Null toString([int i]) => null;

Similarly, d.noSuchMethod('Oh!') would not be a compile-time error, because a contravariant type annotation on the parameter as shown above would allow actual arguments of other types than Invocation.

On the other hand, it is safe to assign the static type String to d.toString(), because that invocation will definitely invoke the implementation of toString in Object or an override thereof, and that override must have a return type which is String or a subtype (for String that can only be Null, but in general it can be any subtype).

It may look like a highly marginal corner of the language to give special treatment to the few methods declared in Object, but it does matter in practice that a number of invocations of toString are given the type String. Other members like hashCode get the same treatment in order to have a certain amount of consistency.

Moreover, we have considered generalizing the notion of “the type dynamic” such that it becomes “the type dynamic based on T” for any given type T, using some syntax, e.g., dynamic(T). The idea would be that statically known methods invoked on a receiver of type dynamic(T) would receive static checking, but invocations of other methods get dynamic checking. With that, the treatment specified in this document (which was originally motivated by the typing of toString) will suddenly apply to any member declared by T, where T can be any type (that is, any declarable member). It is then important to have a systematic approach and a simple conceptual “story” about how it works, and why it works like that. This document should be a usable starting point for such an approach and story.

Static Analysis

In this section, Object denotes the built-in class Object, and dynamic denotes the built-in type dynamic.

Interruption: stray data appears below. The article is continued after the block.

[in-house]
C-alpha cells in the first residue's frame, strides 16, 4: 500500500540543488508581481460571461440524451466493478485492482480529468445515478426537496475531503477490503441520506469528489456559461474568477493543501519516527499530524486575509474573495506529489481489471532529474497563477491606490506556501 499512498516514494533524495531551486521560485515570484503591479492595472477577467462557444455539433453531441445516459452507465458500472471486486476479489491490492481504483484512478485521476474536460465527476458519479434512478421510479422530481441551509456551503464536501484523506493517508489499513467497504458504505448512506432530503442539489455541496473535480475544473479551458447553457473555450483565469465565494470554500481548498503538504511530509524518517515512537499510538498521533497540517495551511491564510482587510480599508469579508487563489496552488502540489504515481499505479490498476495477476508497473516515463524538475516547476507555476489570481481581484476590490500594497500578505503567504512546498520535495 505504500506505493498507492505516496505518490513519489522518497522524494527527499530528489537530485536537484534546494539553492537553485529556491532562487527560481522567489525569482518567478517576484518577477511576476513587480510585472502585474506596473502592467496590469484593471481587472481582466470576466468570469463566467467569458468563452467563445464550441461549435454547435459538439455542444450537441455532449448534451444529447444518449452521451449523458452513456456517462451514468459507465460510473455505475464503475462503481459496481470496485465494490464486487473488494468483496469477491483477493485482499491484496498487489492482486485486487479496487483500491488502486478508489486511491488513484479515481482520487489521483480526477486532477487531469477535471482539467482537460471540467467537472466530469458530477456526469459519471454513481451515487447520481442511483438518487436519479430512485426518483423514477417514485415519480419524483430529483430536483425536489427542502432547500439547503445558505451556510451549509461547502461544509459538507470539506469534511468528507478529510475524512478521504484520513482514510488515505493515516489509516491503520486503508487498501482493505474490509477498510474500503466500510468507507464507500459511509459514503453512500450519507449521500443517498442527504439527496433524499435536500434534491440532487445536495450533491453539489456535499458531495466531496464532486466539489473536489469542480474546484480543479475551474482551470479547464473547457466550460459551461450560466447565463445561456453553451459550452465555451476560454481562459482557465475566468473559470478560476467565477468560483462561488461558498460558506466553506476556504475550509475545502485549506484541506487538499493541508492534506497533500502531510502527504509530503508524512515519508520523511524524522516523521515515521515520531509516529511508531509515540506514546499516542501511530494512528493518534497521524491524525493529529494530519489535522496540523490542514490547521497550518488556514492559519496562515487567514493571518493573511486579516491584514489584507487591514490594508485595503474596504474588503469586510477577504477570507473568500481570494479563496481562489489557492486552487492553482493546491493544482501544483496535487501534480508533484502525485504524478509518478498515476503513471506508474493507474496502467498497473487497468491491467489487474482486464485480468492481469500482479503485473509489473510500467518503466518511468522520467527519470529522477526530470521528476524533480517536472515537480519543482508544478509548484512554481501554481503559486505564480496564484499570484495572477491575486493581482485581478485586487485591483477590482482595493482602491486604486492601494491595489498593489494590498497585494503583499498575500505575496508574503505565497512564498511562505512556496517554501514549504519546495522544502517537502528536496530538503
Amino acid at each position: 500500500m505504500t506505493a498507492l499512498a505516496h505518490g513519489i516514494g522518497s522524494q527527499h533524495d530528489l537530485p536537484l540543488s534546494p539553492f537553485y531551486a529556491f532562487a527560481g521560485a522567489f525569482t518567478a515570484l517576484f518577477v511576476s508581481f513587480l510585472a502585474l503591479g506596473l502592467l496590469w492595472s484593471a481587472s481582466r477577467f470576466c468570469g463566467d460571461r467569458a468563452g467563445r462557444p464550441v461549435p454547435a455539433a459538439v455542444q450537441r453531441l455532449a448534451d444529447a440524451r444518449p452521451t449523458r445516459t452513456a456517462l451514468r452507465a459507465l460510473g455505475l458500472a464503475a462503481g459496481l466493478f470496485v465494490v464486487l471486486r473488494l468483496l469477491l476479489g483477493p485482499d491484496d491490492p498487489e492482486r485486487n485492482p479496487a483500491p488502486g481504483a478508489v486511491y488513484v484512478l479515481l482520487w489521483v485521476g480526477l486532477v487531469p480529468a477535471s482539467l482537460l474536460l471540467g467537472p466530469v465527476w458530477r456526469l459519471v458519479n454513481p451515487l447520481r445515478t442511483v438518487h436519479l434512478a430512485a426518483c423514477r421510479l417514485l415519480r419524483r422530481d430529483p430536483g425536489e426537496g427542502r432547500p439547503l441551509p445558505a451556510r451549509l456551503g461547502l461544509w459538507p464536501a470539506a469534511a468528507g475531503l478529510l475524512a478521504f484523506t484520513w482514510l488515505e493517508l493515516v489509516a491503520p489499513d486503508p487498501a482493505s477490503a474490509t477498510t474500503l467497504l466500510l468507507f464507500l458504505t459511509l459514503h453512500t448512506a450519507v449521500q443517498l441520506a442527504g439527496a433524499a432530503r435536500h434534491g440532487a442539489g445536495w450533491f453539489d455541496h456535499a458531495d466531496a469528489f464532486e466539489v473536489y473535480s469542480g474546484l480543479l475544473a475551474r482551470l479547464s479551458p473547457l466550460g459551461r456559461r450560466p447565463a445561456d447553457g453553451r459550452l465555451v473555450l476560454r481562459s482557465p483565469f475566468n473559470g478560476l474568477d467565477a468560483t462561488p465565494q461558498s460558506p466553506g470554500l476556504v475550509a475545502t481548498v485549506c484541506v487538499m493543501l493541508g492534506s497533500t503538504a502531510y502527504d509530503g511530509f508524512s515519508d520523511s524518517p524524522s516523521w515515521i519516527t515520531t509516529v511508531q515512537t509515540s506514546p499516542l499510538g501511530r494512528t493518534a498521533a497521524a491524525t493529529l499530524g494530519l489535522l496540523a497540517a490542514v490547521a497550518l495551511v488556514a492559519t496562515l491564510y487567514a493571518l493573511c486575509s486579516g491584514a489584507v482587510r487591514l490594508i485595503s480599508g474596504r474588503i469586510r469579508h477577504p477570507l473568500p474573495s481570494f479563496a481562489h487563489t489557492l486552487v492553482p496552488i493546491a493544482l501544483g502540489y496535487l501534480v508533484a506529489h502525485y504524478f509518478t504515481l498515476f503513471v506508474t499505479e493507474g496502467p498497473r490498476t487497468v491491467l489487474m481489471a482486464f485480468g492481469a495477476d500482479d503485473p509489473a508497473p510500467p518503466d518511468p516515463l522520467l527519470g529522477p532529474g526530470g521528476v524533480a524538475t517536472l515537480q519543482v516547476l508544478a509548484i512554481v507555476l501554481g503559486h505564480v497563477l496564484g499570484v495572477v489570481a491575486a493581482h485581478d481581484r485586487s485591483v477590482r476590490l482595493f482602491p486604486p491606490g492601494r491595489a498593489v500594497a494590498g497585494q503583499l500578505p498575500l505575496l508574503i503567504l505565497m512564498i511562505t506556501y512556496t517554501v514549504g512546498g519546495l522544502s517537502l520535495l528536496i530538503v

Let e be an expression of the form d.m, which is not followed by an argument part, where the static type of d is dynamic, and m is a getter declared in Object; if the return type of Object.m is T then the static type of e is T.

For instance, d.hashCode has type int and d.runtimeType has type Type.

Let e be an expression of the form d.m, which is not followed by an argument part, where the static type of d is dynamic, and m is a method declared in Object whose method signature has type F (which is a function type). The static type of e is then F.

For instance, d.toString has type String Function().

Let e be an expression of the form d.m(arguments) or d.m<typeArguments>(arguments) where the static type of d is dynamic, m is a getter declared in Object with return type F, arguments is an actual argument list, and typeArguments is a list of actual type arguments, if present. Static analysis will then process e as a function expression invocation where a function of static type F is applied to the given argument part.

So d.runtimeType(42) is a compile-time error, because it is checked as a function expression invocation where an entity of static type Type is invoked. Note that it could actually succeed: An overriding implementation of runtimeType could return an instance whose dynamic type is a subtype of Type that has a call method. We decided to make it an error because it is likely to be a mistake, especially in cases like d.hashCode() where a developer might have forgotten that hashCode is a getter.